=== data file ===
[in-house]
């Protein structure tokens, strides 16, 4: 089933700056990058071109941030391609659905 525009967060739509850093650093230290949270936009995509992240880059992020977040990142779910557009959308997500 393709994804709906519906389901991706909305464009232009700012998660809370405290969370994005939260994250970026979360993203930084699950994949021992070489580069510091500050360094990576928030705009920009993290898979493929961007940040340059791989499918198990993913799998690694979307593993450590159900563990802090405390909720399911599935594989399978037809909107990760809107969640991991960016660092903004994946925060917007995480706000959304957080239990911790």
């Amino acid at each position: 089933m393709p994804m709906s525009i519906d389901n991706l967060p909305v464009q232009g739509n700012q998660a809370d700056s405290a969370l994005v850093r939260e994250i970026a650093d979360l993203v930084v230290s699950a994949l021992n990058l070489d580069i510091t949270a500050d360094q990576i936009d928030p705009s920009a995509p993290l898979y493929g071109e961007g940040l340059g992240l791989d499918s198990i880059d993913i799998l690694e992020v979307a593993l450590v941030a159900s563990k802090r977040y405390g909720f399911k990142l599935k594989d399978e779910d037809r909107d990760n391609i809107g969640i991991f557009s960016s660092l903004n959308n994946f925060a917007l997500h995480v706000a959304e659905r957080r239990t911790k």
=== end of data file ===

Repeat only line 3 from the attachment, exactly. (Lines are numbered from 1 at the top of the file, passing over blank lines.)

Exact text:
């Amino acid at each position: 089933m393709p994804m709906s525009i519906d389901n991706l967060p909305v464009q232009g739509n700012q998660a809370d700056s405290a969370l994005v850093r939260e994250i970026a650093d979360l993203v930084v230290s699950a994949l021992n990058l070489d580069i510091t949270a500050d360094q990576i936009d928030p705009s920009a995509p993290l898979y493929g071109e961007g940040l340059g992240l791989d499918s198990i880059d993913i799998l690694e992020v979307a593993l450590v941030a159900s563990k802090r977040y405390g909720f399911k990142l599935k594989d399978e779910d037809r909107d990760n391609i809107g969640i991991f557009s960016s660092l903004n959308n994946f925060a917007l997500h995480v706000a959304e659905r957080r239990t911790k």